Coining Money and Criminalization
April 09, 2004
Congress has the power to coin money. Art. I, section 1 Cl.1. Does this mean that Congress also has the power to regulate transactions involving one-penny or more? May Congress make it a federal crime to steal a penny from my pocket? If not, then why not? Couldn’t Congress rationally conclude that it has an interest in seeing that its money remains with the rightful owner?
Were the Court to interpret the clause that way, then Congress would have the power over everything. We know that Congress does not have the power over everything. Therefore, the law is unconstitutional.
Gifts & Spending
When you make a gift, you lose the gift. This is a recognized principle of common law – and common sense. When I was younger, my friends and I had a derogatory term for someone who sought to rescind a gift.
If I spend money at a store, I can return unsatisfactory merchandise for a refund. If someone stole the money I spent at the store, then I may sue the store – but not the thief. This is unlike an item left in a safety deposit box. Money is fungible.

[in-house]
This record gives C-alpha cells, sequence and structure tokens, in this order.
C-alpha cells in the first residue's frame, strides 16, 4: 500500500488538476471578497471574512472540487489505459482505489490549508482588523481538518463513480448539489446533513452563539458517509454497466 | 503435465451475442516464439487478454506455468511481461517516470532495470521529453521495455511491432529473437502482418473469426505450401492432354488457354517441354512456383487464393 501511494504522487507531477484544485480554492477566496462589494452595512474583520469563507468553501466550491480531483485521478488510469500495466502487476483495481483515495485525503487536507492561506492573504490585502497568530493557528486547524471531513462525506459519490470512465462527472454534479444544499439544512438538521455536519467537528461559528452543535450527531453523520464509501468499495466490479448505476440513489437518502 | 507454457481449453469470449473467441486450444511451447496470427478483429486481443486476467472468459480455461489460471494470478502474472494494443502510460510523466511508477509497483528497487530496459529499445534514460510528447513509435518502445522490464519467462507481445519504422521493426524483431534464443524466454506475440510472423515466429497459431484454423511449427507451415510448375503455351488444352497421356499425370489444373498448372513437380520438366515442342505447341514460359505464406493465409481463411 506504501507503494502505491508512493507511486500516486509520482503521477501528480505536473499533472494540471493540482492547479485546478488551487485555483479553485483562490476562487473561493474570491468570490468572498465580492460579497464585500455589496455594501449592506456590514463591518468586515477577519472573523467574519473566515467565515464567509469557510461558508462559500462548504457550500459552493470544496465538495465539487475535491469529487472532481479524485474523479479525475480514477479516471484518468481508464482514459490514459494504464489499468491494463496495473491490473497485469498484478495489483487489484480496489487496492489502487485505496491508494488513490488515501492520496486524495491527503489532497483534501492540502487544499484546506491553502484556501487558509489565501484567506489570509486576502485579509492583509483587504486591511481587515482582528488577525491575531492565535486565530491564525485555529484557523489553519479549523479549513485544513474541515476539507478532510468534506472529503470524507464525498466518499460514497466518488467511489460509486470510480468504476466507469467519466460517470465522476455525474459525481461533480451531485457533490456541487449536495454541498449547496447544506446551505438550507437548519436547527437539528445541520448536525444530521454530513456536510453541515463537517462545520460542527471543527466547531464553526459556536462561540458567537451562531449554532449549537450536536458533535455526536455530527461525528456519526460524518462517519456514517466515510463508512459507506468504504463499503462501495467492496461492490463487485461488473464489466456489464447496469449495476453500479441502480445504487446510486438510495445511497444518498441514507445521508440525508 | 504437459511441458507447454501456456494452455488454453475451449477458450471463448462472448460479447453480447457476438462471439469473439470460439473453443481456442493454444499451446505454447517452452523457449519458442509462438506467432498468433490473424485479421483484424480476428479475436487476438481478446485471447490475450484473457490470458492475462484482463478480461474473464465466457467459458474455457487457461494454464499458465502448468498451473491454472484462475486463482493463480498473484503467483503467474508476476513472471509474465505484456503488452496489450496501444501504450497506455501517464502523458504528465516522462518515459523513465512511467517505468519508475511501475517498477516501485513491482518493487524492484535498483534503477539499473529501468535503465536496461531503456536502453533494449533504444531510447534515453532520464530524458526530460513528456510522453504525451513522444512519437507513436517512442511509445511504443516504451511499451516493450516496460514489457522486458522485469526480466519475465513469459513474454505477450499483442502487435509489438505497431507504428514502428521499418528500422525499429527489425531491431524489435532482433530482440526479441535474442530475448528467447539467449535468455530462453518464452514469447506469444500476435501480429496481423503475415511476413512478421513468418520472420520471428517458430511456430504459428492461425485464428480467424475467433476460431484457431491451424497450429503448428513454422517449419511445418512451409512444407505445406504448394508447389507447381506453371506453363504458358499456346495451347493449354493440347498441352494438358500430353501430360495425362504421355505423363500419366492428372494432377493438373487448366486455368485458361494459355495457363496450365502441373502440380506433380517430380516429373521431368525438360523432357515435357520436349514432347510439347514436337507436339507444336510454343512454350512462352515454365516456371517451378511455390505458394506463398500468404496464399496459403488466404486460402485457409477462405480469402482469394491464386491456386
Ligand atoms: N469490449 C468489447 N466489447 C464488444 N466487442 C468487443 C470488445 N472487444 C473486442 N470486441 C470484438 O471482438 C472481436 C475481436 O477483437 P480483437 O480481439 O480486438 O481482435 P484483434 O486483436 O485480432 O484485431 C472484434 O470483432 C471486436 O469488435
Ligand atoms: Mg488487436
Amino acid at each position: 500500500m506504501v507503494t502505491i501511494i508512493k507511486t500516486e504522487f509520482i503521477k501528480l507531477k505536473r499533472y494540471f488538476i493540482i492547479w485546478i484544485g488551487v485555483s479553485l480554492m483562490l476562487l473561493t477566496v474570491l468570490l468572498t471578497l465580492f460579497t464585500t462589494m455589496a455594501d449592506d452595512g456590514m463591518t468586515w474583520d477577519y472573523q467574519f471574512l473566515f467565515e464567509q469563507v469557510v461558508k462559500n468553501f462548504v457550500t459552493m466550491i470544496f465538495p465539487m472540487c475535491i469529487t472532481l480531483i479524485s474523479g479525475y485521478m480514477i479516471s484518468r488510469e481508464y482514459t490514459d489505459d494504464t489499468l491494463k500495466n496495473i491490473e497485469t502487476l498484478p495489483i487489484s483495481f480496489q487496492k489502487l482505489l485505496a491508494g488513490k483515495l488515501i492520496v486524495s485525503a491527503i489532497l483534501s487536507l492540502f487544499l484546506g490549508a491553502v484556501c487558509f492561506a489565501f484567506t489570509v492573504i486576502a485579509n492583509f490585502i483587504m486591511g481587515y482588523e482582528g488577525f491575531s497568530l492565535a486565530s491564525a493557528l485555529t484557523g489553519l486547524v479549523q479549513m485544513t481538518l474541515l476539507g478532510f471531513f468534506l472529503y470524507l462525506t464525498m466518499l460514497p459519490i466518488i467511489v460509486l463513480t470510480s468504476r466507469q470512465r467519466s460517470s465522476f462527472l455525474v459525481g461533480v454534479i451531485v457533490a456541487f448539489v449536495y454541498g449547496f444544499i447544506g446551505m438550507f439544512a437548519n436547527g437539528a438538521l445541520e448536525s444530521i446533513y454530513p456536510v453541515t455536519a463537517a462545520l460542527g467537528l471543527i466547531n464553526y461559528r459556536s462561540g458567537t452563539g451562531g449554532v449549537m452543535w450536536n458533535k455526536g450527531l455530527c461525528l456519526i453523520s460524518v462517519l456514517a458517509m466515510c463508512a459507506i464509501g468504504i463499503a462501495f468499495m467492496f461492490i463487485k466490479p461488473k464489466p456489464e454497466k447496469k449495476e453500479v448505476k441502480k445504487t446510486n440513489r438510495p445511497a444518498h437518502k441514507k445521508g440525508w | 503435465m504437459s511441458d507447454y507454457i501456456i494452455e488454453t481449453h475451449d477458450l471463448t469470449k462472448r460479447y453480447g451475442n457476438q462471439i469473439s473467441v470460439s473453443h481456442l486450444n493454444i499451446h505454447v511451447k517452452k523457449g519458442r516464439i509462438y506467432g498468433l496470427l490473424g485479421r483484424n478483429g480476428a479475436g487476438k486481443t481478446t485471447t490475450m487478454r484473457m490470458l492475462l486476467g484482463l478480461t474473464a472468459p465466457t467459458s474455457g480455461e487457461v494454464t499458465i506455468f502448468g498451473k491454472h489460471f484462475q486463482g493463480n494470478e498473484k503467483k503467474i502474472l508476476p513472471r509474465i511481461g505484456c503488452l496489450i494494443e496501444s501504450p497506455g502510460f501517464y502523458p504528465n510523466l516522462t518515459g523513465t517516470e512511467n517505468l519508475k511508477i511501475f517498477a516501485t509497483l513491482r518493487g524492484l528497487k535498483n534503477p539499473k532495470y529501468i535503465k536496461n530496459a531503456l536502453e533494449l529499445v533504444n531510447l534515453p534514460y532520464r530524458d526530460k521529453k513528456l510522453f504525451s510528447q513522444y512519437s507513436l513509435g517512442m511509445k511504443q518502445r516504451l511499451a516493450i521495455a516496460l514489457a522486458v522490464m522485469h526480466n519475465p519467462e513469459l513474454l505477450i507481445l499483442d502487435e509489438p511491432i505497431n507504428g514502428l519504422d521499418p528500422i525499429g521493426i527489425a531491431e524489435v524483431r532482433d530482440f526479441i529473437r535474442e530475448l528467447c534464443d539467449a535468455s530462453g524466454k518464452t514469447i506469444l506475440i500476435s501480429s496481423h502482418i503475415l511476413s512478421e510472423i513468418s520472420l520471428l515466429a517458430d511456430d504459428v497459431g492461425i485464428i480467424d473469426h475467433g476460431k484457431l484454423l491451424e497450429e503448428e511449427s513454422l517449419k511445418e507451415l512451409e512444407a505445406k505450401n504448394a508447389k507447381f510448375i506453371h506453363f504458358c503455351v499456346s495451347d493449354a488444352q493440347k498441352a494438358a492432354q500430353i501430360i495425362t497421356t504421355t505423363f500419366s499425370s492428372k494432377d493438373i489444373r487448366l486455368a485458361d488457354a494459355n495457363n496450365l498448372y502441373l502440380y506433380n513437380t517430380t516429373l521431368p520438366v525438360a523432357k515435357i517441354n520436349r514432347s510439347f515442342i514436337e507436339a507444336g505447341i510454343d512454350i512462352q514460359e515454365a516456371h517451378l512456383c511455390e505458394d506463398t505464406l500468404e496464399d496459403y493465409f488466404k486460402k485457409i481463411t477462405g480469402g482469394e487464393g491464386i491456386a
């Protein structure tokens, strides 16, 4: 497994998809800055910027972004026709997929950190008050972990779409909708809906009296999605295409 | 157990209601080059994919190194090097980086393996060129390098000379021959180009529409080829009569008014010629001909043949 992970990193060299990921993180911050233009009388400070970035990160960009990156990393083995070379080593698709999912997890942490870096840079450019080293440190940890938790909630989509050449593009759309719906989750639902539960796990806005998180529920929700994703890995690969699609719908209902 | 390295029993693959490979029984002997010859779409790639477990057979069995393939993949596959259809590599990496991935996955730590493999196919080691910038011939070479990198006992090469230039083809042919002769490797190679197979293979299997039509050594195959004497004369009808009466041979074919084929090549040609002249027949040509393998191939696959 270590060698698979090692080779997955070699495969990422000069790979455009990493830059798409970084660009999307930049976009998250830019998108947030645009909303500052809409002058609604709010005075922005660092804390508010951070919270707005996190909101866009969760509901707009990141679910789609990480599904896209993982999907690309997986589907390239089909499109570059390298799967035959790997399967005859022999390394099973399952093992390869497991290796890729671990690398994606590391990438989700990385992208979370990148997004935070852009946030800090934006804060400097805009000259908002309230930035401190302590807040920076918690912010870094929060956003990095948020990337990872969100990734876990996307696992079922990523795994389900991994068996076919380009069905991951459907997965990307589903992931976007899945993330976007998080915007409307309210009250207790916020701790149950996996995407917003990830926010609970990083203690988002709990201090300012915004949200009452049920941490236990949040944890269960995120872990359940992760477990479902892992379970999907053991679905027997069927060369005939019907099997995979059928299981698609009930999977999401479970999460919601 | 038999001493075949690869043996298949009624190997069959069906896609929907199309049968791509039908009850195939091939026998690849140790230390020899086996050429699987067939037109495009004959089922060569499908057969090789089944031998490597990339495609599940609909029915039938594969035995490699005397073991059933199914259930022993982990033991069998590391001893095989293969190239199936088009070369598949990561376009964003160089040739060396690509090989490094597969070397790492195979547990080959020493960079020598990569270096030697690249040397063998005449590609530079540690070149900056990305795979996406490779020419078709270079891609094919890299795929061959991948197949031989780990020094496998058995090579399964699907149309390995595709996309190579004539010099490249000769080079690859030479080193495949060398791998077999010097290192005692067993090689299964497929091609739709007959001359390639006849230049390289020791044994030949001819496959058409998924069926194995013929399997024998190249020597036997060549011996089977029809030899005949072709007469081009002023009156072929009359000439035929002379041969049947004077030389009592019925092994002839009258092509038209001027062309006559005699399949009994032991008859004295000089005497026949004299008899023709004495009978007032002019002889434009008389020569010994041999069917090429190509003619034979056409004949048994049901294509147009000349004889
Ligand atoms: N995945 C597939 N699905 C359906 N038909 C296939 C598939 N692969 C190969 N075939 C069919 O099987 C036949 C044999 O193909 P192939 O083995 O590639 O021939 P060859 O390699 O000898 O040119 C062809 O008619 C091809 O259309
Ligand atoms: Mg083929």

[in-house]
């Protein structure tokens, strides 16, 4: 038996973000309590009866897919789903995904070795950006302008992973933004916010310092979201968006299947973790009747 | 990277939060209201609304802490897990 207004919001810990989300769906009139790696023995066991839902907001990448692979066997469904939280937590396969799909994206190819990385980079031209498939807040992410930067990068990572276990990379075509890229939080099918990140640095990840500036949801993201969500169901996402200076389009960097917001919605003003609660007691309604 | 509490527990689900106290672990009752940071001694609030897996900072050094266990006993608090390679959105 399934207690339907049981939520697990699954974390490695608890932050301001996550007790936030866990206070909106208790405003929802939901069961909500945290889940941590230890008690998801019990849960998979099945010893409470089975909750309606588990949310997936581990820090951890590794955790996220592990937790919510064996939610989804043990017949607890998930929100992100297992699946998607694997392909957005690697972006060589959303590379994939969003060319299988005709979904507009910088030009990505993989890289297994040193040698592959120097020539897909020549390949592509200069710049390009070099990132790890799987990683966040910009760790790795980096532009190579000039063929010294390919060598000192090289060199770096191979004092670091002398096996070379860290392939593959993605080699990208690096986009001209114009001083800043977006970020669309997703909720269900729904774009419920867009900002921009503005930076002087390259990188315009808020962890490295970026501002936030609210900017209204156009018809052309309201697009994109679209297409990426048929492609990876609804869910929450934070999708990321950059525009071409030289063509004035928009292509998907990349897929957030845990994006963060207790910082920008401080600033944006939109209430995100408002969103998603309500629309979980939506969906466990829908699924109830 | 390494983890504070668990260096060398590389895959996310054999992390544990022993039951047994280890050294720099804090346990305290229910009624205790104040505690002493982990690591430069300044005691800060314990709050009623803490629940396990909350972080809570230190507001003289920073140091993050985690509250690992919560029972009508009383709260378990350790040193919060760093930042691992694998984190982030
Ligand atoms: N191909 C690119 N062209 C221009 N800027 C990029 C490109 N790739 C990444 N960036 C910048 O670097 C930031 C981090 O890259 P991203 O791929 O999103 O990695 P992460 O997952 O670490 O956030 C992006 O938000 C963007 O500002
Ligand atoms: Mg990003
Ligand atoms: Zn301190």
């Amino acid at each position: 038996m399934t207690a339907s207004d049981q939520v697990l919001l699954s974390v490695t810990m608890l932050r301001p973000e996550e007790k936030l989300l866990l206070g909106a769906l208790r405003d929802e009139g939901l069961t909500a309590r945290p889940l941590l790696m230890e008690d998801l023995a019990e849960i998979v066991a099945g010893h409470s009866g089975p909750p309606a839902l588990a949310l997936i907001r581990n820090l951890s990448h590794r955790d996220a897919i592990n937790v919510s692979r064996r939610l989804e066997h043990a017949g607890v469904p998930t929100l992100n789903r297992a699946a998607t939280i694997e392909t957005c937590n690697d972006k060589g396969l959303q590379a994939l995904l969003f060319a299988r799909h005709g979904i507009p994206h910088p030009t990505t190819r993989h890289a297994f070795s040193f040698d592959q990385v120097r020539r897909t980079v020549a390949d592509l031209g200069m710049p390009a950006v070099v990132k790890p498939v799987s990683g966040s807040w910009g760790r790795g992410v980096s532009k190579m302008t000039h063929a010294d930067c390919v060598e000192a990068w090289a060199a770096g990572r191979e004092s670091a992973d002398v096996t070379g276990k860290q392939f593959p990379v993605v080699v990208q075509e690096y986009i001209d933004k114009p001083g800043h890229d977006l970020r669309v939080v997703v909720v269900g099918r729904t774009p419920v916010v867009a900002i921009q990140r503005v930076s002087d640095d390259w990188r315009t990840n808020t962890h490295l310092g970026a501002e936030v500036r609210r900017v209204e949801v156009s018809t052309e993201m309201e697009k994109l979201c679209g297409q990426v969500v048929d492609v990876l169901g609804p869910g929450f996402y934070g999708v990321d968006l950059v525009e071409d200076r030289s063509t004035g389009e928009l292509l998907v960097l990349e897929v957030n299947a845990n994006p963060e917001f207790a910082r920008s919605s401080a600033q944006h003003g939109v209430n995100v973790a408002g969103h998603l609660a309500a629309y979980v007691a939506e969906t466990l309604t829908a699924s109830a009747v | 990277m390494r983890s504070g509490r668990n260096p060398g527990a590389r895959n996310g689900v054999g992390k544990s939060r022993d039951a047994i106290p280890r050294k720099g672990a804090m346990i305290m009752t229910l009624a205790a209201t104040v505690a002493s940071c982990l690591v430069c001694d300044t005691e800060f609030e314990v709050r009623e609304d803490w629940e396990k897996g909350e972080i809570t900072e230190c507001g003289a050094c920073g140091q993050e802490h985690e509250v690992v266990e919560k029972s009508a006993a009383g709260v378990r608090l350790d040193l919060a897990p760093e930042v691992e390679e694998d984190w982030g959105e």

When Congress spends money, it gives the money to the state. Why do these same principles not apply?
If the coining of money does not give Congress the power to punish the theft of one-cent, then why does the spending of money provide Congress the power to make criminal a bribe aimed at a local official whose agency received federal funds? Ten-thousand dollars to Congress is one-penny to you or me.
In Sabri Congress argued that it may punish Sabri for bribing a federal official because that federal official worked for an agency that received federal funds. Congress spent the money and therefore may regulate attempts at officials who have access to that money, even if the person did not go after the money itself.
If Congress may reach private acts in this way, what limit is there to the Spending Clause? Could Congress not argue that domestic violence is a federal crime if the person abused sought shelter at a shelter that receives federal funds? Could Congress not make it a federal crime to punch a police officer since almost every police officer works for an agency receiving federal funds. Is the murder of every state, county, and city employee now a potential federal crime?
What limit is there to the Spending Clause if Congress may reach a private act merely by providing $10,000 to a state? To ask the question, unfortunately, is to answer it.